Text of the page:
Nothing, in both his contributions.

“I did, in my first contribution,” bridled Pearse, presumably referring to the bit where he talked about “incidents in Roscommon last week and the incidents that followed it”.

But he didn’t condemn them, insisted Leo, repeatedly, with a strong hint of condemnation in his voice.

Bank’s enforcers

Pearse countered by saying the Taoiseach didn’t say anything about the “thuggish behaviour” of the bank’s enforcers.

“We have already said we don’t condone the violence,” Pearse added.

“But do you condemn it?” interjected Minister for Health Simon Harris.

Then the Taoiseach said he condemned violence “by anyone under any circumstances so let there be no doubt about this”.

So there.

As both men argued over whose condemnation was the best, Leo Varadkar couldn’t resist a bit of verbal thuggery.

“When it comes to Sinn Féin and the rule of law and public order and condemning violence, it doesn’t take very long for your balaclava to slip.”

There was consternation.

Pearse, who is a few decibels short of a sonic boom at the best of times, was on his feet, roaring.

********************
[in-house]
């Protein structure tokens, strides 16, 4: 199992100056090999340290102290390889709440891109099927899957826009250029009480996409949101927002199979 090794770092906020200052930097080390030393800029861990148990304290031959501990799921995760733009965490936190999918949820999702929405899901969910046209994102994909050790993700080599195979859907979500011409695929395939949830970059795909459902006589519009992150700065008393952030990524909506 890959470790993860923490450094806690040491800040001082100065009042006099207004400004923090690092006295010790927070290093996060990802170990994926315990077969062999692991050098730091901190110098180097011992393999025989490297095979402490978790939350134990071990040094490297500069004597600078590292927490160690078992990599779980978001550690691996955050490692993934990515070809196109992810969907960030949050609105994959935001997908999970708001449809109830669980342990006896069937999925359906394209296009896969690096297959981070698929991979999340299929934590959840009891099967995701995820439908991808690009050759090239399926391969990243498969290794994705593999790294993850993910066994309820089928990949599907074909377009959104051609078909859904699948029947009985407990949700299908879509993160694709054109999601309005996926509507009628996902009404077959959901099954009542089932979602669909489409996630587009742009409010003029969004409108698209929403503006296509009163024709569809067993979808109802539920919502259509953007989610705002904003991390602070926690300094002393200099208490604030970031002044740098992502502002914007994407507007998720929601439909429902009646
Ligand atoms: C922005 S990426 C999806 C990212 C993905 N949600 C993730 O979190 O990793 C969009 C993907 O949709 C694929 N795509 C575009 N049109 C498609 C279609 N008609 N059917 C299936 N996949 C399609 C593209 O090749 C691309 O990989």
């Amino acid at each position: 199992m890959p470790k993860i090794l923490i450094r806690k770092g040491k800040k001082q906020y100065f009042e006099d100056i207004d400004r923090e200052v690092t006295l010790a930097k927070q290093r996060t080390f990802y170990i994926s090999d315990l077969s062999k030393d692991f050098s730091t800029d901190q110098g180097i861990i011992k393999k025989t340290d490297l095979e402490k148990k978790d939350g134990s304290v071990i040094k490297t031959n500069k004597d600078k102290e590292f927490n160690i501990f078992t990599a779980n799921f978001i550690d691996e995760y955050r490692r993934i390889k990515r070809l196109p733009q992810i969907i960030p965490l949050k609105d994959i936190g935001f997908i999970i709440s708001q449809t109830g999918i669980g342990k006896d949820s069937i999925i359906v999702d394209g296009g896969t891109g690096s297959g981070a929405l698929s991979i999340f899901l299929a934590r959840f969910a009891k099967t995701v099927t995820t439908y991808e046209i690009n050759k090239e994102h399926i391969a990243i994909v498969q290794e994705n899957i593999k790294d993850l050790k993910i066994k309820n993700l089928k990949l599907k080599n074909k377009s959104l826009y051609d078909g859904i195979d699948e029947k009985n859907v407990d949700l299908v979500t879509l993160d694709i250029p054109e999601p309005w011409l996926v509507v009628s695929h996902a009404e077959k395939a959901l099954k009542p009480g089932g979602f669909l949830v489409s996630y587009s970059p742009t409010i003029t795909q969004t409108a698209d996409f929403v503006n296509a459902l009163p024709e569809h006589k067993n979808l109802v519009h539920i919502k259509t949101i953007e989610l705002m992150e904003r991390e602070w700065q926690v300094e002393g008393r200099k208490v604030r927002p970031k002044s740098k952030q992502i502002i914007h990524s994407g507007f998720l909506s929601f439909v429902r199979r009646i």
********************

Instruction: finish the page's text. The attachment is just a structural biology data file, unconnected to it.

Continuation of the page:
There was anguished howls in the Leas Ceann Comhairle’s direction from Sinn Féin. “Withdraw that remark!”

“What remark?” asked the chair, innocently.

“About my balaclava slipping,” cried Pearse.

Leo Varadkar sat back and smiled to himself.

But in the hierarchy of “thugs”, do different acts of thuggery command different levels of condemnation?

He is right about there being two sides to some eviction stories, but the Taoiseach could have been more exercised about what happened in Roscommon – before and after. The sight of tough guys in black, recruited from Northern Ireland, dragging people from their home while one of them takes the time to say he is British, not Irish, is very disturbing.

And should be worth more than an excuse to have another kicking at Sinn Féin.